500 and 1,000 Indian rupee notes are not worthless. NRIs should take any of the following steps to reclaim their worth.
Resident Indians and expatriates were taken by surprise last night when the Indian Prime Minister announced the demonetization of 500 and 1,000 rupee notes with immediate effect. Several non-resident Indians, especially in the UAE, who frequently travel to their home country, scurried to the nearby exchange houses to get the currency converted. But large exchange houses in the UAE are not accepting any Indian currency as of now.
Does that mean that the bills have become worthless overnight? Not really. There are a few steps you can take to reclaim their worth.
Deposit in NRO accounts
Manoj Nagpal, CEO, Outlook Asia Capital, suggests putting the money into the NRO accounts. “If you have an NRO bank account, you can visit the branch of the said bank in Dubai, or anywhere in the world, and deposit the same in the NRO account. There has been clarity on this from the Reserve Bank of India, and Indian banks with representative offices abroad should accept this cash to be deposited in the NRO accounts.”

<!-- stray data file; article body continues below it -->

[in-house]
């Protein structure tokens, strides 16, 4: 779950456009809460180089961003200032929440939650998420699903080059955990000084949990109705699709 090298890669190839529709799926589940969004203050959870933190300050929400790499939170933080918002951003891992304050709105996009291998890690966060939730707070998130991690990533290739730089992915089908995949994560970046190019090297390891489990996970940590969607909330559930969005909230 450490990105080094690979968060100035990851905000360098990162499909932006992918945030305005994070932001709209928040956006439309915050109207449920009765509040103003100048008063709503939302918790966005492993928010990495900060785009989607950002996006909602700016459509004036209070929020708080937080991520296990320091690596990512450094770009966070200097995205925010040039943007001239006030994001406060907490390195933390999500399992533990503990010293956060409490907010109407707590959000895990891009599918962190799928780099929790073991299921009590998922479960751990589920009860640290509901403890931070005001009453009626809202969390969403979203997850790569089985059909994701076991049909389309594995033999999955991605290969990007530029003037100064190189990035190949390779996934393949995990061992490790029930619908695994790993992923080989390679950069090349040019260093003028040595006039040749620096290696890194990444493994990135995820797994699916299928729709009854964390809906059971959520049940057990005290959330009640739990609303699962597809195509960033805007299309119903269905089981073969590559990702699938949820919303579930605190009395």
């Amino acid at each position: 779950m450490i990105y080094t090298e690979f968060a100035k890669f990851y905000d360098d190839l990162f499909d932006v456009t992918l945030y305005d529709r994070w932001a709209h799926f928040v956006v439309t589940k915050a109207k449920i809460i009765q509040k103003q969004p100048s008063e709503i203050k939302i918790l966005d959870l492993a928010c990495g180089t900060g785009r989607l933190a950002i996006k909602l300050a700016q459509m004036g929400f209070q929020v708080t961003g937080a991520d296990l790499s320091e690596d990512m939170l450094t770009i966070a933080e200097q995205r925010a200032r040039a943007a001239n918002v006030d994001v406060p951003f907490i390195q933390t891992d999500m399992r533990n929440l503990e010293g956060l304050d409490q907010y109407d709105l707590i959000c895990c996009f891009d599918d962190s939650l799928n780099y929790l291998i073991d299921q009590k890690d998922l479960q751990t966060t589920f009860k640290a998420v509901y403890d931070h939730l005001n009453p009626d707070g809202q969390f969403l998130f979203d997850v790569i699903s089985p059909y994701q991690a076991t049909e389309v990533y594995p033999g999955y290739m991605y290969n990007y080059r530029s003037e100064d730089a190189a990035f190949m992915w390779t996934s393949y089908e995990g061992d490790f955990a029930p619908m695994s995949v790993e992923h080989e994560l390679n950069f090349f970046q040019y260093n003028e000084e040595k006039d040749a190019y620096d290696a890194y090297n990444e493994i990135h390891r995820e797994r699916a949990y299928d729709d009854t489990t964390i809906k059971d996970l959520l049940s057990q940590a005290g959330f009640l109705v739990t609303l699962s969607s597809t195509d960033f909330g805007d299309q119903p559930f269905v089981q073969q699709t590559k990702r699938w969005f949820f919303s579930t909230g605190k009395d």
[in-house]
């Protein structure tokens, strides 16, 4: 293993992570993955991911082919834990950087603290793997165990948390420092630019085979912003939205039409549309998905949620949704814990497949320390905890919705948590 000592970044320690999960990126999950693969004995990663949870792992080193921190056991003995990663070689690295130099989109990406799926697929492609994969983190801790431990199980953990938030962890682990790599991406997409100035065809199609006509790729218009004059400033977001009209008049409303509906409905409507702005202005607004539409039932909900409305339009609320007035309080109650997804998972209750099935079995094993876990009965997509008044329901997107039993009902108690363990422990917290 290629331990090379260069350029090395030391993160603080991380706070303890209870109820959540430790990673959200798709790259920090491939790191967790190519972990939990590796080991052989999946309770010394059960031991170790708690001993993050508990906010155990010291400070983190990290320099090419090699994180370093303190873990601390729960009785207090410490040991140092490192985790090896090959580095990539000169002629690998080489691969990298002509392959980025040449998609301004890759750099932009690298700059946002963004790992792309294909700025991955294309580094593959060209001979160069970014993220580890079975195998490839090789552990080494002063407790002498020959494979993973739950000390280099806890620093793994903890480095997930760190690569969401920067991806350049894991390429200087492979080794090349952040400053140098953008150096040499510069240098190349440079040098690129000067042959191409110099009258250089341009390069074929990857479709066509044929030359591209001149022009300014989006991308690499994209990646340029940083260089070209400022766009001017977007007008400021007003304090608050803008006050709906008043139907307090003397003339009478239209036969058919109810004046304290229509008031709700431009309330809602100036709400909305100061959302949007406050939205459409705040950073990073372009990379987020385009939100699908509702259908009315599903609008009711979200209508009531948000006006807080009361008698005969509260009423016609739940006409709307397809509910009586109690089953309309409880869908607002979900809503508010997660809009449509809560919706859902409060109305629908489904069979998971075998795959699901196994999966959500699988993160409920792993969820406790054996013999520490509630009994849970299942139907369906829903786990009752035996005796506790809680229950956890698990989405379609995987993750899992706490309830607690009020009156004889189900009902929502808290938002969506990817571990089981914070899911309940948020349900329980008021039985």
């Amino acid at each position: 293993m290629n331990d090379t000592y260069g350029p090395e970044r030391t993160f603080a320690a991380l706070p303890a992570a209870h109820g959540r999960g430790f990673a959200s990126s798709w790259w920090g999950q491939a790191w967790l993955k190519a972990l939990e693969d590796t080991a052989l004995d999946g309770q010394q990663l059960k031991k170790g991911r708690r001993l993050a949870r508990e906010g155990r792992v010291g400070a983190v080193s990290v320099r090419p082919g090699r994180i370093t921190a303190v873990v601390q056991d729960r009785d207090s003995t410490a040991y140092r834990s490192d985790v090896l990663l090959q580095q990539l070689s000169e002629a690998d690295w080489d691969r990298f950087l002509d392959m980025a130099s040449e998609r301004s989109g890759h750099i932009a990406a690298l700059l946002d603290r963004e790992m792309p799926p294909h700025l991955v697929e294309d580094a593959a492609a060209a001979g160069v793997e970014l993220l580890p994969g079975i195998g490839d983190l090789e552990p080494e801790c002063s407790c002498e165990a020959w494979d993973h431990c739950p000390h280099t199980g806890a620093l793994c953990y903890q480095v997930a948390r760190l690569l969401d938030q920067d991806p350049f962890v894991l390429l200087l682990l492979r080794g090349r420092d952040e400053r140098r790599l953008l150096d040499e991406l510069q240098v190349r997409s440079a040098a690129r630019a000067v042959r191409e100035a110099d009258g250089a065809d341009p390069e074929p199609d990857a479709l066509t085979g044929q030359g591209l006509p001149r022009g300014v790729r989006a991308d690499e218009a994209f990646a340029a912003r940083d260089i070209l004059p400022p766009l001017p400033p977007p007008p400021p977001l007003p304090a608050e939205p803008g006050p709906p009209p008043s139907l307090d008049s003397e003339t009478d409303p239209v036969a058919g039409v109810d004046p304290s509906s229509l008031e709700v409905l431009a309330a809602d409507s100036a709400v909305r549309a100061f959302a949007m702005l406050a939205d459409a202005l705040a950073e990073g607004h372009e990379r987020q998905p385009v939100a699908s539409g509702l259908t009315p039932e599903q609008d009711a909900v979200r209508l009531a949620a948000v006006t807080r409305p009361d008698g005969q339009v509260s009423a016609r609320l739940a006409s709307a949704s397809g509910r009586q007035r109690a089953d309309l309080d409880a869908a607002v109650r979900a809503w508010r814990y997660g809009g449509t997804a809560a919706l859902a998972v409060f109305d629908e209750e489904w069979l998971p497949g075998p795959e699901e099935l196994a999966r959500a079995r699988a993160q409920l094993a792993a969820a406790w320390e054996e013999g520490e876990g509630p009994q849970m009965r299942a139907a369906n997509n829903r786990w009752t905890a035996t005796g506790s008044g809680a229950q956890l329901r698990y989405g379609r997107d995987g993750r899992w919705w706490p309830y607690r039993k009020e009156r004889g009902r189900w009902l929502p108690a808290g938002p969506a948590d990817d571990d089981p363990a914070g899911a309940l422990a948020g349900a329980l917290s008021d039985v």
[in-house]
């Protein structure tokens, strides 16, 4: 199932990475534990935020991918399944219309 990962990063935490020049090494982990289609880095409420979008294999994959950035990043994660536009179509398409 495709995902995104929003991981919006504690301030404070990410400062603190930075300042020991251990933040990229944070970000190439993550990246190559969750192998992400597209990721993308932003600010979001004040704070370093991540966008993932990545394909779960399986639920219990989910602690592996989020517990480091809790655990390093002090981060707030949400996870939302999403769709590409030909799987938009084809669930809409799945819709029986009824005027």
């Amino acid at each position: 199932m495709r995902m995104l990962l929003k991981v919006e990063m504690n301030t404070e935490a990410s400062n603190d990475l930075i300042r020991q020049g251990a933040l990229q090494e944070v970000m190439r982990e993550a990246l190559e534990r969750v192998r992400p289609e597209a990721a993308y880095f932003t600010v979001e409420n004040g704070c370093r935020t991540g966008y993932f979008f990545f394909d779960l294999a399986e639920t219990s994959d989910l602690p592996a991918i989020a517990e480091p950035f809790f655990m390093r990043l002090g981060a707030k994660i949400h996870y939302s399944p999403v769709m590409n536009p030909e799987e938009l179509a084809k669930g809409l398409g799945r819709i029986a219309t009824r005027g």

He also suggests opening an NRO account, in case you do not have one and do the same.
Travel to India before December 30, 2016
Indian government has allowed time till December 30 to deposit money in the bank accounts. There is no limit on the money that can be deposited in one’s own account, provided all the KYC forms are in place. For all transactions above Rs50,000, account holders will have to furnish their PAN cards.
“NRIs can carry up to Rs25,000 per person when they travel to India and have it exchanged or deposited into their bank accounts until December 30,” says Vishal Dhawan, a Mumbai-based financial planner.
Travel to India after December 30, 2016
If you are traveling to India next year, you can visit any RBI office and convert the Indian currency into any other with due proof and reasons of delay.
Send money through someone to India
In case you are unable to travel to India in the coming six weeks, you can send the money through someone to India along with an authorisation letter, identity proof, such as copies of the passport, PAN card, etc., and entry and exit stamps from and to the Indian destination.
Courtesy: Khaleej Times